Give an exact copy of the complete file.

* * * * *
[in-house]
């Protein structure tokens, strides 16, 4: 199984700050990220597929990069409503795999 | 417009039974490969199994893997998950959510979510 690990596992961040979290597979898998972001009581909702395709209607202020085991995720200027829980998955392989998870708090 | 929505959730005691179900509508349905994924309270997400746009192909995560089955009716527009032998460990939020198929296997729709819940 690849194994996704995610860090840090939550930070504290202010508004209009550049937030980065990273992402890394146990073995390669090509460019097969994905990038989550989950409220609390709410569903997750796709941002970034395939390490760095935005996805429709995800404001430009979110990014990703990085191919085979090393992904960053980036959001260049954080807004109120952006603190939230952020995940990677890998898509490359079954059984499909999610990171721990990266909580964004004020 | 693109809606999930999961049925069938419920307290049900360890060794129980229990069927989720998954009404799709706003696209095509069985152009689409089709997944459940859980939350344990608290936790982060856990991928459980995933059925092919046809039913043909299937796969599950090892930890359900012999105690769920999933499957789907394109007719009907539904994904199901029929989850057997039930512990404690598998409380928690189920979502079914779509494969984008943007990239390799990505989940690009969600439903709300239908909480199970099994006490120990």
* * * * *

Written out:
[in-house]
């Protein structure tokens, strides 16, 4: 199984700050990220597929990069409503795999 | 417009039974490969199994893997998950959510979510 690990596992961040979290597979898998972001009581909702395709209607202020085991995720200027829980998955392989998870708090 | 929505959730005691179900509508349905994924309270997400746009192909995560089955009716527009032998460990939020198929296997729709819940 690849194994996704995610860090840090939550930070504290202010508004209009550049937030980065990273992402890394146990073995390669090509460019097969994905990038989550989950409220609390709410569903997750796709941002970034395939390490760095935005996805429709995800404001430009979110990014990703990085191919085979090393992904960053980036959001260049954080807004109120952006603190939230952020995940990677890998898509490359079954059984499909999610990171721990990266909580964004004020 | 693109809606999930999961049925069938419920307290049900360890060794129980229990069927989720998954009404799709706003696209095509069985152009689409089709997944459940859980939350344990608290936790982060856990991928459980995933059925092919046809039913043909299937796969599950090892930890359900012999105690769920999933499957789907394109007719009907539904994904199901029929989850057997039930512990404690598998409380928690189920979502079914779509494969984008943007990239390799990505989940690009969600439903709300239908909480199970099994006490120990």